Mars Mission a Priority: NASA Leader

Wednesday, Oct 30, 2013  |  Updated 9:14 AM EDT
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Mars Mission a Priority: NASA Leader

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NASA Administrator Charles Bolden speaks about the Curiosity rover during an event at NASA headquarters, Aug. 6, 2013 in Washington, DC. The event was held to observe the first anniversary of NASA's Curiosity rover landing on Mars.

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The leader of the National Aeronautics and Space Administration calls this “a very exciting time for NASA” with planned missions to an asteroid and to Mars in the next couple of decades.

NASA administrator Charles Bolden Jr. told an audience Tuesday at Gettysburg College that he's optimistic about America's future in space despite what he called “temporary setbacks facing everyone in government,” The Gettysburg Times reported.

The agency plans to have humans capture an asteroid by 2025 and redirect the 500-metric-ton body to a stable lunar orbit where astronauts can visit and explore it.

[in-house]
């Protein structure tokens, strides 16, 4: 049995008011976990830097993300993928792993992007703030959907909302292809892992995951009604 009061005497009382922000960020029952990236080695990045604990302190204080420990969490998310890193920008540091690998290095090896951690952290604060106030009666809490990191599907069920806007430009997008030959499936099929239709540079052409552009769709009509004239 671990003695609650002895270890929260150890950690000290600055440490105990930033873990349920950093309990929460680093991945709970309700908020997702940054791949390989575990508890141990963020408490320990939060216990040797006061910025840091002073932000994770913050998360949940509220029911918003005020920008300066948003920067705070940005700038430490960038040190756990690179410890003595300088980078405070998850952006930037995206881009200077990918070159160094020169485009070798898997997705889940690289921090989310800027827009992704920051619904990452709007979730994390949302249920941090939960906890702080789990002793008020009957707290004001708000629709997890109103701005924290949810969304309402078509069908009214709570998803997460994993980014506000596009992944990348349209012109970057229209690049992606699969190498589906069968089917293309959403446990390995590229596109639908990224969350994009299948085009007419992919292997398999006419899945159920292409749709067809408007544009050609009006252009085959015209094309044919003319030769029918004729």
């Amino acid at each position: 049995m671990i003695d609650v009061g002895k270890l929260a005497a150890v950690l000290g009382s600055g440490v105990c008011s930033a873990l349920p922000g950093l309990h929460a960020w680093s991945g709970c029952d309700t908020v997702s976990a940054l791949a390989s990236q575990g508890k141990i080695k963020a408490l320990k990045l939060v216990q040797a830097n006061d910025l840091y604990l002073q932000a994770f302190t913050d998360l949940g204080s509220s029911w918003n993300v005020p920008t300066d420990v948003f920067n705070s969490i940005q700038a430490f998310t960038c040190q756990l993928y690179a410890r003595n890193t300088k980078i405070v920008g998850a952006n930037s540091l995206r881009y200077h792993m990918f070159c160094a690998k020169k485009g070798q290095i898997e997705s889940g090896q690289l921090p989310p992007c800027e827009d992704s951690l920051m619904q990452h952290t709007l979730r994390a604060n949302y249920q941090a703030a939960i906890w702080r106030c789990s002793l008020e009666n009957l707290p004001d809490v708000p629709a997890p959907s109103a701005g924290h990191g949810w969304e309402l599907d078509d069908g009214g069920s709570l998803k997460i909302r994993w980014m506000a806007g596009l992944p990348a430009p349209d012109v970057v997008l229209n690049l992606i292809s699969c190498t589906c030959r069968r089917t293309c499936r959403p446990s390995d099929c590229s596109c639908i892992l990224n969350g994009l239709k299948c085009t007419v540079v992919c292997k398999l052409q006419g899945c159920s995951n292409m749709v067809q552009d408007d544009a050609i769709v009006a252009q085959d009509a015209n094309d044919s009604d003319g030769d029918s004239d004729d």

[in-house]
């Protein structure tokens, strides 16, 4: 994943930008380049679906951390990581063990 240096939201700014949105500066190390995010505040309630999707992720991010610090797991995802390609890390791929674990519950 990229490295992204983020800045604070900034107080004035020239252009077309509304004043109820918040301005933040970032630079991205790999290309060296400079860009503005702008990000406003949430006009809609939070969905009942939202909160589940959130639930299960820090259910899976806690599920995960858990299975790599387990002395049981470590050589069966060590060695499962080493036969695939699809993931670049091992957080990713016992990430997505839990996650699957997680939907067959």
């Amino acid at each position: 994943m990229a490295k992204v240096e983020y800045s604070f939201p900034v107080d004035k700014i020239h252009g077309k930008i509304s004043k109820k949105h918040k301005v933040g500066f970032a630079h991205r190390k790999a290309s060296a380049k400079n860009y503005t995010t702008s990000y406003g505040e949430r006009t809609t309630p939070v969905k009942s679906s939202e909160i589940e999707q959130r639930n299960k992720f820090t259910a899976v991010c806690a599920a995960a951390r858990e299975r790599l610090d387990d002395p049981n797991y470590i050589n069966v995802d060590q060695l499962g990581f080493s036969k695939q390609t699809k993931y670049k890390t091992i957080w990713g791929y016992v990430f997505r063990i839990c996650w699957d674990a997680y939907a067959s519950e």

“It will take a year, year-and-a-half to reach it,” Bolden said. “We won't stop it or move it, because it is moving too fast. The goal is to make ourselves one with the asteroid and push it in the right direction. If it goes just outside a fingers reach, that is a miss.”

Bolden said a human mission to Mars in the 2030s is a priority for NASA. The Curiosity rover landed last summer and is assessing whether Mars was or is an environment able to support life.

“It's a big challenge, but we're working on it,” Bolden said. “The main thing is how do we protect humans from the radiation. We think the radiation environment may not be as bad as we originally thought, but we need speed and game-changing propulsion.”

Bolden called the ending of the space shuttle program two years ago as “a bittersweet moment” but said private space exploration firm SpaceX has begun resupplying the International Space Station with cargo launched from the United States.

 


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